The first call from a collection agency can be terrifying. If you owe several collectors, you may even avoid answering your phone. Being in debt and facing collection is already stressful. However, particularly aggressive agencies may leave you worried after you hang up. You might even be asking yourself whether collection agencies charge more than you owe. If you have been contacted by a debt collector, begin by learning your rights.
Fair Debt Collection Practices Act (FDCPA)
If you feel that a debt collector is being overly aggressive or crossing legal boundaries, you need to familiarize yourself with the Fair Debt Collection Practices Act. The FDCPA passed into law in 1978 to protect consumers at the federal level. Most states have their own laws regulating debt collection practices as well.
In layman’s terms, this piece of legislation limits what actions collection agencies can take against you. First, debt collectors are only allowed to contact you once a day between the hours of 8:00 AM and 9:00 PM. Second, debt collectors must identify themselves when they try to collect what is owed. They must also let you know that any information you give them can be used to aid in collecting the debt. When asked, collection agencies must also provide their company name and contact information. This is especially useful if you are unsure about legitimacy of the company. Check with your state’s attorney general or the consumer affairs office if you have doubts.
During the call, they cannot use harassing language or threats. It is also illegal for the debt collector to contact a third party about your debt unless it is a spouse or guardian. The FDCPA also prohibits the use of social media and questions beyond where you live, work, and your phone number. Finally, if you feel there has been a mistake, you have 30 days to dispute debts once you have been formally contacted.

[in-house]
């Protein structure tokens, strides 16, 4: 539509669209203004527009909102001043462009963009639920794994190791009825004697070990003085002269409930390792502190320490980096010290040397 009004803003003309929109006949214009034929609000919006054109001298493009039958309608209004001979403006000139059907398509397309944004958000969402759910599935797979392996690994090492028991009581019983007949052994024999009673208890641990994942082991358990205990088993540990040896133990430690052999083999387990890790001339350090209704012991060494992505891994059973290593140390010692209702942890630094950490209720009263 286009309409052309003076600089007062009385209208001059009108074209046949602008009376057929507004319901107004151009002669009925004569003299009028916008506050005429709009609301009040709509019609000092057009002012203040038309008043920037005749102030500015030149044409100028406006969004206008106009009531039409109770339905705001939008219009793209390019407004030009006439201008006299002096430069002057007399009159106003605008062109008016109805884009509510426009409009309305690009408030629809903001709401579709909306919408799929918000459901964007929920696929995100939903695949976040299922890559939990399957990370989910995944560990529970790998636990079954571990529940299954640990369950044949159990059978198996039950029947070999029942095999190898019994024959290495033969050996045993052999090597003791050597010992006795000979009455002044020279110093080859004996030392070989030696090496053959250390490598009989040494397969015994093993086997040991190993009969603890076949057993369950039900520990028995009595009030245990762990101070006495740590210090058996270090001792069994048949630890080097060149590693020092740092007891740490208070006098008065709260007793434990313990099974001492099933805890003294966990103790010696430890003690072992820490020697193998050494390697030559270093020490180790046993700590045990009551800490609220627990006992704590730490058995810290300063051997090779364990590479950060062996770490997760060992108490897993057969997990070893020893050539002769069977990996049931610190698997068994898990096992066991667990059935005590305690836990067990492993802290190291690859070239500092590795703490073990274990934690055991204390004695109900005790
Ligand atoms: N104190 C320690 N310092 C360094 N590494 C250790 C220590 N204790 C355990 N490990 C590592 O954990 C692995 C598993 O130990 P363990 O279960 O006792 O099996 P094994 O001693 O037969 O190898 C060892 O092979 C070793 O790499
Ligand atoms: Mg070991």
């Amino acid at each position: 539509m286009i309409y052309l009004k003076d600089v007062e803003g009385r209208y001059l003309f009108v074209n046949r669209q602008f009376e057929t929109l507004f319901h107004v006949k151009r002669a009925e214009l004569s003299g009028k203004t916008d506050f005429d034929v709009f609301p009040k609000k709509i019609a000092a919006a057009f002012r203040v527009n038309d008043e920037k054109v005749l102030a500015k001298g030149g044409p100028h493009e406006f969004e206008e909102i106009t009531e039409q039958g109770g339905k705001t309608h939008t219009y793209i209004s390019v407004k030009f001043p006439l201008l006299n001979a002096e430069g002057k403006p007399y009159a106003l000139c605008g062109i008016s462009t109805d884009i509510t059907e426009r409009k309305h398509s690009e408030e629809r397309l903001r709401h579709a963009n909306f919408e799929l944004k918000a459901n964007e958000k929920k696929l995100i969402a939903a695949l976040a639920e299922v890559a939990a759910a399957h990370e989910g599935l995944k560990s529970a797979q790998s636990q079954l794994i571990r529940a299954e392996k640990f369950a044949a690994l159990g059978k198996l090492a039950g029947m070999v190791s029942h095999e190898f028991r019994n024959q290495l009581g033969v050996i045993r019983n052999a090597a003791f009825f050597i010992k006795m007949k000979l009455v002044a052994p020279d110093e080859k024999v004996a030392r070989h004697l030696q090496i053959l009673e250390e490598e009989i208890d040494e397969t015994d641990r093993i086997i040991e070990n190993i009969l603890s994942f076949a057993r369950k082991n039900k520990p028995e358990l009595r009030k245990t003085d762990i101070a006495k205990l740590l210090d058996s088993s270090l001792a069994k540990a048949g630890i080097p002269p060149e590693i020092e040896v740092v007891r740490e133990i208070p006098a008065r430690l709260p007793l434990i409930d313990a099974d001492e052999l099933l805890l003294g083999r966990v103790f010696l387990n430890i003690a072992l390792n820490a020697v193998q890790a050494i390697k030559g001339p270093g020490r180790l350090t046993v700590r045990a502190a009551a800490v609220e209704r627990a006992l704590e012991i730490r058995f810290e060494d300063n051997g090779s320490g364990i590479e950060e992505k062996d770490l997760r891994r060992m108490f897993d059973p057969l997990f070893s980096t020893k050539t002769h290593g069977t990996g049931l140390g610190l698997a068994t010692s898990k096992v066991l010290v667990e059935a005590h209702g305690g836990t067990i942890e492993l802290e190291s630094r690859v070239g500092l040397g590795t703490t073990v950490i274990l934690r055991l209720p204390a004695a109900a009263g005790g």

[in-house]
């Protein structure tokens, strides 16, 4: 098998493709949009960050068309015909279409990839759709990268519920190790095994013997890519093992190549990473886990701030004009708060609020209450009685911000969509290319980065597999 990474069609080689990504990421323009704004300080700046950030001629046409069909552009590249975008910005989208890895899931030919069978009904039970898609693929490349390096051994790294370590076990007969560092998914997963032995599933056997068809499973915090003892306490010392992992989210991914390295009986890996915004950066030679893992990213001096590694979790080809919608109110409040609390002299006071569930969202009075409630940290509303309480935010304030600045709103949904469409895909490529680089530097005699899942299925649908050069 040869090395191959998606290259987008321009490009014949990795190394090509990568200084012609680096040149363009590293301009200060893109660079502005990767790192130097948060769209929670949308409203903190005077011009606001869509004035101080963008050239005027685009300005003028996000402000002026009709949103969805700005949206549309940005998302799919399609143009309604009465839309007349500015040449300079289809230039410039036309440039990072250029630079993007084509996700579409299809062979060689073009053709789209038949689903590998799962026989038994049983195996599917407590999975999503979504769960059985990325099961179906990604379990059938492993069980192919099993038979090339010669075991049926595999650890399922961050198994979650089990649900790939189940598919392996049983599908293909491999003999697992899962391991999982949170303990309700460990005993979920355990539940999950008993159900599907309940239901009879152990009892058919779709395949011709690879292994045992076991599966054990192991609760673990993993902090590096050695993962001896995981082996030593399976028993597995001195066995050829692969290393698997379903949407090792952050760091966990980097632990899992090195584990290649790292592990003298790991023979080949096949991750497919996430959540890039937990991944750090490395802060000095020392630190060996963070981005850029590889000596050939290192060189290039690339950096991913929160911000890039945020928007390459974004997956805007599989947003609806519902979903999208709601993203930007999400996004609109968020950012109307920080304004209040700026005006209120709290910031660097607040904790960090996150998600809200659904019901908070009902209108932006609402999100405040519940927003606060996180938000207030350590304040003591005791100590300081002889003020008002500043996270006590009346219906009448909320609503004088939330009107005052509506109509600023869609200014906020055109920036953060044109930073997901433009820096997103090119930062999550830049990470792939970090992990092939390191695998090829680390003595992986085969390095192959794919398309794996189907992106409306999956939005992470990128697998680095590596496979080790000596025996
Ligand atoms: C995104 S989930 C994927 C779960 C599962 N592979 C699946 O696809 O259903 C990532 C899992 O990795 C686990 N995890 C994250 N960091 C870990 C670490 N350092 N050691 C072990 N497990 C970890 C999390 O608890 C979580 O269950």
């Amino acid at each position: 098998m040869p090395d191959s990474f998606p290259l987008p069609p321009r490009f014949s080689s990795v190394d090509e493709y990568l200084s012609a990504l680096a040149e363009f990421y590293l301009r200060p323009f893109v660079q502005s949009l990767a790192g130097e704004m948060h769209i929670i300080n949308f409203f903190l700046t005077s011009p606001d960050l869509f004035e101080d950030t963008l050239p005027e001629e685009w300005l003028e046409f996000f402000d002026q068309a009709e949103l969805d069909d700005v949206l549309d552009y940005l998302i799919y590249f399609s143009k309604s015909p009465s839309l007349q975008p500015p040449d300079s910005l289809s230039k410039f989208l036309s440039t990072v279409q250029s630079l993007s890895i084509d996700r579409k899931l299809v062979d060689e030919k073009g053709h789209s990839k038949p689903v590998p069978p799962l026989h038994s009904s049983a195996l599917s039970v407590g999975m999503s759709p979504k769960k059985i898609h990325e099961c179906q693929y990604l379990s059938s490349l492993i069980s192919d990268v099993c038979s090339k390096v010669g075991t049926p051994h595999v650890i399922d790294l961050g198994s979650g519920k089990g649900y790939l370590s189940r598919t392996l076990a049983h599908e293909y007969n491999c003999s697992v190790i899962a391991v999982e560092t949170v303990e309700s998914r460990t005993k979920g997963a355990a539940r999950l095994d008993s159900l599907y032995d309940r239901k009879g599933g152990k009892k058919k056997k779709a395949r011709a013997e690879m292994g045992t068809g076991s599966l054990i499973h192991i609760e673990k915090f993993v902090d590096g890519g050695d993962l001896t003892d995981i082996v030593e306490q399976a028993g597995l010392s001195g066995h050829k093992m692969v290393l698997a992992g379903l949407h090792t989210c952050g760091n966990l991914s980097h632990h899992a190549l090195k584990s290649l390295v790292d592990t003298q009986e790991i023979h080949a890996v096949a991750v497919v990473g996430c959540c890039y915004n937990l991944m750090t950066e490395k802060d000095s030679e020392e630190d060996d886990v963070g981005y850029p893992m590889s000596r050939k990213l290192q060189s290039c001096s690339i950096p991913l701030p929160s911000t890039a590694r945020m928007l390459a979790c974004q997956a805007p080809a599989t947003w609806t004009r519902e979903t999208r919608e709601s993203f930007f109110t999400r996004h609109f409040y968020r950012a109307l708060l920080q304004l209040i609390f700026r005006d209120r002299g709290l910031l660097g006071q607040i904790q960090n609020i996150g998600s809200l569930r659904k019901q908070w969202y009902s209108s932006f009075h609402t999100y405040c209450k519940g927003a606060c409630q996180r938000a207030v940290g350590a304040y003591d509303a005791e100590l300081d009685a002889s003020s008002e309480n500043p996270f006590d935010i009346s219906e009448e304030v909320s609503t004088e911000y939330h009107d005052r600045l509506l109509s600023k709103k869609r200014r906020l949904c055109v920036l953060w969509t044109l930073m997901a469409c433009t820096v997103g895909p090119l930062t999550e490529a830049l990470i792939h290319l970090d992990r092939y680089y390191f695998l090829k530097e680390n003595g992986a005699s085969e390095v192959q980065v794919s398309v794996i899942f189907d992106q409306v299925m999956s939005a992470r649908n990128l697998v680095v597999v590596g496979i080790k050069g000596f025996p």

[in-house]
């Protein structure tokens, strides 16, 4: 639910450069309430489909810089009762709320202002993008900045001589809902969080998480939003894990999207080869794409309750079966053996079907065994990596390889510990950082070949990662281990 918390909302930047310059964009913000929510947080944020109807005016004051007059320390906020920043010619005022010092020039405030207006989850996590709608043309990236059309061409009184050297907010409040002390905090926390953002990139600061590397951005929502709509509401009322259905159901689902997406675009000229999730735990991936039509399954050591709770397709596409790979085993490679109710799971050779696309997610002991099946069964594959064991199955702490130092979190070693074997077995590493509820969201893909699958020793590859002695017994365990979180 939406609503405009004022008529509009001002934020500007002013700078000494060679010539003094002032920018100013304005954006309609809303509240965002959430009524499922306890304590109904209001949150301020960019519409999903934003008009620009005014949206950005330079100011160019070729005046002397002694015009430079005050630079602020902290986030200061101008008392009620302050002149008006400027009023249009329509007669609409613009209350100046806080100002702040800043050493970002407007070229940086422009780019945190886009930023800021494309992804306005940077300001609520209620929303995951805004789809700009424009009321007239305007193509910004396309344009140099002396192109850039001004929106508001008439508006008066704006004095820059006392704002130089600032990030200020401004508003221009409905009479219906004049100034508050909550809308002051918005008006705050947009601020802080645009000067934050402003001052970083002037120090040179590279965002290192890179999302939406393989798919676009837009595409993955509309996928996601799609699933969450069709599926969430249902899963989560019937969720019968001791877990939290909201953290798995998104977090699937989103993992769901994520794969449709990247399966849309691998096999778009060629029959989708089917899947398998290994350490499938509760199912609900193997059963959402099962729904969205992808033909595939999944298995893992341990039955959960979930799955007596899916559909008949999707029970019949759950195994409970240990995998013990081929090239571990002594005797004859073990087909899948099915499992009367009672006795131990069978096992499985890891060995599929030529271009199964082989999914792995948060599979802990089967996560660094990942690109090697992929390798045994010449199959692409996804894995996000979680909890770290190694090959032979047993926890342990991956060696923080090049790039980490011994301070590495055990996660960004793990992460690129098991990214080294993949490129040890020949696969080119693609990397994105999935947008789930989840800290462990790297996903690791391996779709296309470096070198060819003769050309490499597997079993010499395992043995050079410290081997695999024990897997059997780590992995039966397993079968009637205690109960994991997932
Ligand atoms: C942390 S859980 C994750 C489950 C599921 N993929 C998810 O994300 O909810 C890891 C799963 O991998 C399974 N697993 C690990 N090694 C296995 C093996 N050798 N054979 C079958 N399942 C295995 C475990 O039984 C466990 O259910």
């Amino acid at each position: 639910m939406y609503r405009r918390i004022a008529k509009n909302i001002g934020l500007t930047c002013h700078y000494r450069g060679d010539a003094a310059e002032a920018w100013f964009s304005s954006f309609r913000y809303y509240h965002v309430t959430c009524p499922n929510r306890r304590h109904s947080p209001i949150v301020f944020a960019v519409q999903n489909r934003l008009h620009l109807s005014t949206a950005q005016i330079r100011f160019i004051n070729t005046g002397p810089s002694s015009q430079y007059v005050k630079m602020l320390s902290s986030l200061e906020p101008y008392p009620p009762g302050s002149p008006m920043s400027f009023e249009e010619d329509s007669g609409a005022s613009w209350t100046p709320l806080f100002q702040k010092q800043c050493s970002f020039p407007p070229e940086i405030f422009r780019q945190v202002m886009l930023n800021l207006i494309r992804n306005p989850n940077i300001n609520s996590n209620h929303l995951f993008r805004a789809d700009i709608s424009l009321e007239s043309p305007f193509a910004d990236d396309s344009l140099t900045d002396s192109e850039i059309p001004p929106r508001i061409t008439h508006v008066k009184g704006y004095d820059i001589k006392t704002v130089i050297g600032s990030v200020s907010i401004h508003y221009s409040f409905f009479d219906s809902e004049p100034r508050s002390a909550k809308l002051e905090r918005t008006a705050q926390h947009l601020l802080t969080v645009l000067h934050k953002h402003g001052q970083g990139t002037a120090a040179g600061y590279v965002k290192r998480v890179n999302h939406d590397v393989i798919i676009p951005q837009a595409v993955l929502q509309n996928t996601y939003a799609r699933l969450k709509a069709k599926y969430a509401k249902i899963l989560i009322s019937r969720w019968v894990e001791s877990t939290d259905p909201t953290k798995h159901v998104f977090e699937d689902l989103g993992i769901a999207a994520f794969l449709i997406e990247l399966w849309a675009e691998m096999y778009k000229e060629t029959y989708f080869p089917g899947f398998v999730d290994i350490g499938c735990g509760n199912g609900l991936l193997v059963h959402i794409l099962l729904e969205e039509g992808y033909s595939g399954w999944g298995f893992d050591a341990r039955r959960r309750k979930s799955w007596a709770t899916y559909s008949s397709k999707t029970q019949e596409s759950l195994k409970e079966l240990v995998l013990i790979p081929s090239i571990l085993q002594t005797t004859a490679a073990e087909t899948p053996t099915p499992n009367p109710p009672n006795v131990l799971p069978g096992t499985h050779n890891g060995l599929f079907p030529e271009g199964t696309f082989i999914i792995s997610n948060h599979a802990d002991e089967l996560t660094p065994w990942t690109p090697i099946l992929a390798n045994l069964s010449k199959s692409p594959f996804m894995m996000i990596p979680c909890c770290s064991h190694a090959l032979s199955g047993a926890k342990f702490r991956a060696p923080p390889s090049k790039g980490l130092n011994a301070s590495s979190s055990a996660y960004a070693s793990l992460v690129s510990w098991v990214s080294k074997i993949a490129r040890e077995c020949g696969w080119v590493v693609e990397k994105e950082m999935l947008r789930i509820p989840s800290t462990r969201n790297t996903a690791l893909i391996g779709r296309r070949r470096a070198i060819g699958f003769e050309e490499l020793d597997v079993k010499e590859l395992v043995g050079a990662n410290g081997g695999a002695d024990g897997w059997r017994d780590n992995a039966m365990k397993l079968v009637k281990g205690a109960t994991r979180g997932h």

What are the Collection Agencies Limitations?
Despite the clearly defined terms in the FDCPA, you will still hear testimonies that collection agencies charge more. However, you should take these statements with a grain of salt. Debt collectors must adhere to the terms and conditions you agreed to in the original contract. This is particularly important when it comes to interest rates and fees.
If the contract does not specify a late fee, then you should not see any appear once the collection agency has bought your debt. The bottom line is that the collection agencies cannot charge more than you agreed to pay. The regulations are in place to prevent collectors from vindictive practices and racking up charges if you do not answer the phone.
When Can Collection Agencies Charge More?
The discrepancies in the amount of debt come from applied interest rates. Most loans clearly define interest charges, fees, and penalties in the Truth in Lending Disclosure. Unfortunately, credit cards become a gray area due to variable APR rates. If you read the fine print, there are no set interest rates in the card agreement.
Most collection agencies will not add additional interest or fees once the account is frozen. Adding more fees and interest only increases their losses. Furthermore, they must send monthly statements if they apply interest after the account has been frozen. Be sure to check your mail if you believe a collection agency is charging you more than is due. If you have not been notified, you may be able to dispute it.
Debt collection agencies are allowed to apply contract fees and interest rates within the statute of limitations, which is ten years. Although is it not usual practice, third-party collectors may charge more than you owe once they purchase your debt. But, it is problematic for collection agencies to add interest charges because it is difficult to prove in court.
After a Collection Agency Contacts You
If you see an inaccuracy or believe you have been charged too much, check your credit report. This will not only tell you the debts you owe, but how old they are. This may be to your benefit if your debt is outside the statute of limitations. Knowing your rights and owning your debt will help you deal with collection agencies. If you feel like it is beyond your control, contact a debt relief agency to see what options are available to you.